A Service Review on Speech Therapy for Patients with Congenital Heart Diseases at Queen Mary Hospital

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Authors (including presenting author) :
Chan CCS(1), Wong KR(2)
Affiliation :
(1) Speech Therapy Unit, Hong Kong Children’s Hospital (2) Department of Speech Therapy, Queen Mary Hospital
Introduction :
Having feeding and swallowing problem is one of the factors impacting congenital heart diseases (CHD) patients’ recovery post cardiac operation. At the same time, CHD patients also have a higher risk of glottic incompetence post operation which leads to poor airway protection during swallow. The speech therapists take a major role in providing swallowing management to CHD patients so as to maximize the safety and efficiency in their oral intake.
Objectives :
This paper aims to review the swallowing management service provided for the CHD patients. In addition, we hope to identify any potential group of patients having higher risk of voice problem post cardiac operation.
Methodology :
Cases referred to speech therapy service from paediatric cardiology specialty at QMH during Apr 2016 to Mar 2018 were reviewed.
Result & Outcome :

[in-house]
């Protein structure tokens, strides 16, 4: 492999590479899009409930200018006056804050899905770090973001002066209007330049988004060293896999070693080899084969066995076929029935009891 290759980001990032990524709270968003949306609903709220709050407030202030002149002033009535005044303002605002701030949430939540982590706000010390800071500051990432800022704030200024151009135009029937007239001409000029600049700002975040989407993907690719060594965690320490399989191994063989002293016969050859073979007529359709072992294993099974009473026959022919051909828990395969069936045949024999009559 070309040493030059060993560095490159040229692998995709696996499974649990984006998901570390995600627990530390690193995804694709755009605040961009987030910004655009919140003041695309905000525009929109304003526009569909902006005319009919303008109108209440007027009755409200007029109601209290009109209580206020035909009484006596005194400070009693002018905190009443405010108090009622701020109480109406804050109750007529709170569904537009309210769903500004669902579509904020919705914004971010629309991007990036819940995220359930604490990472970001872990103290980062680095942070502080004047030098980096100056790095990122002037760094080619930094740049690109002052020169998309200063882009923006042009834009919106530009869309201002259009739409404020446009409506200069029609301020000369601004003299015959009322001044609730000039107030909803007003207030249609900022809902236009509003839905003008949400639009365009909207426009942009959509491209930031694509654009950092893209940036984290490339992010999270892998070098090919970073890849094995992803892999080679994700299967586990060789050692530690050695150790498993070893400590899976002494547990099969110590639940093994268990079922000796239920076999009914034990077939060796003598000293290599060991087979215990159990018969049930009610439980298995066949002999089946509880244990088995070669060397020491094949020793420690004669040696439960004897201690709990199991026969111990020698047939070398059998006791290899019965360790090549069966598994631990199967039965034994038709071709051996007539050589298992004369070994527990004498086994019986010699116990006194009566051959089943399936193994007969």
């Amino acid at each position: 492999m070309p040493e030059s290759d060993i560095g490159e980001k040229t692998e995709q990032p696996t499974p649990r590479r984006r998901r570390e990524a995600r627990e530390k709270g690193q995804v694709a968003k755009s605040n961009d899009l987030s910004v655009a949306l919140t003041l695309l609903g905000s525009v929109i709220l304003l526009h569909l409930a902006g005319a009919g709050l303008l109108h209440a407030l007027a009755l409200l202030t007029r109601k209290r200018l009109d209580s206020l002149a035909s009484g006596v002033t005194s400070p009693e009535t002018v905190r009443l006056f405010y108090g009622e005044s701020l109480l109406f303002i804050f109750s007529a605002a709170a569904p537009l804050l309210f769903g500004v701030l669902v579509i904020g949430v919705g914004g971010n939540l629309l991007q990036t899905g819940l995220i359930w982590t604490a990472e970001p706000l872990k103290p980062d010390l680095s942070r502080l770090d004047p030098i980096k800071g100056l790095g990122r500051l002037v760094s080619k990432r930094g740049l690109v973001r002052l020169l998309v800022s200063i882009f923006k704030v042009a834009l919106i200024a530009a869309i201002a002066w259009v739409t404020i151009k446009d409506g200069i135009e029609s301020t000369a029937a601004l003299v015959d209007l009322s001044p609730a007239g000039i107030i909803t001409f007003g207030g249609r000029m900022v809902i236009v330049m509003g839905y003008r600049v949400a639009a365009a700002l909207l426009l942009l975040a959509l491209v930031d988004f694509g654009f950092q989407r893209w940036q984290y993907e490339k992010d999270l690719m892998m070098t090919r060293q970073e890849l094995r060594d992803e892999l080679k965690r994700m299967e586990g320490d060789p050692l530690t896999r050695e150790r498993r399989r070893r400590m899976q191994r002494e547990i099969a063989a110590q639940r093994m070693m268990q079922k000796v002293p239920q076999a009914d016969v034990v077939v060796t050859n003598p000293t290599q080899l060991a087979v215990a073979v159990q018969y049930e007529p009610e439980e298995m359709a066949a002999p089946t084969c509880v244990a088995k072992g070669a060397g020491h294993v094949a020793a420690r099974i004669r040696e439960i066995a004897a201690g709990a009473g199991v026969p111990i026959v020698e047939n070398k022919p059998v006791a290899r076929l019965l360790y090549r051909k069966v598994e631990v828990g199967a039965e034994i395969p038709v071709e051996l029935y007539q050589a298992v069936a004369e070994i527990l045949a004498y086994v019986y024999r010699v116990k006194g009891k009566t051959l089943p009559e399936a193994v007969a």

The speech therapy discharge summary of 69 cases were reviewed. Among the 69 cases, 33 were male. The age at referral ranged from 1 day to 16 years old, and among them, 56 were aged below 18 months old. Nearly half of them were preterm. All of them were referred for swallowing management. 83% (57) of patients experienced some feeding / swallowing issue. 49 of them presented with dysphagia symptoms and 6 of them have behavioural feeding problem. Two of them having both. Of those dysphagic patients, only 25% of them had oromotor dysfunction component on top of the pharyngeal dysphagia symptoms. Suck-swallow-breath incoordination (40%) and fair endurance (21%) were commonly seen in this group of patients. With therapy given, compensatory strategies suggested and carer education provided, only 5 of them remained non-oral feeding upon discharge who were being followed up in various settings. Besides swallowing issue, 11 patients experienced voice disorder. Although the mean length of intubation for the dysphonic group (10.5 days) is longer than the non-dysphonic group (6.3 days), Mann-Whitney U test showed insignificant difference (p=0.801). The service review demonstrated the high incidence of pharyngeal dysphagia among referred CHD cases. Early speech therapy intervention to maintain or resume safe oral feeding is stipulated. Further investigation is warranted to identify the factor(s) associates with post-op voice disorder.

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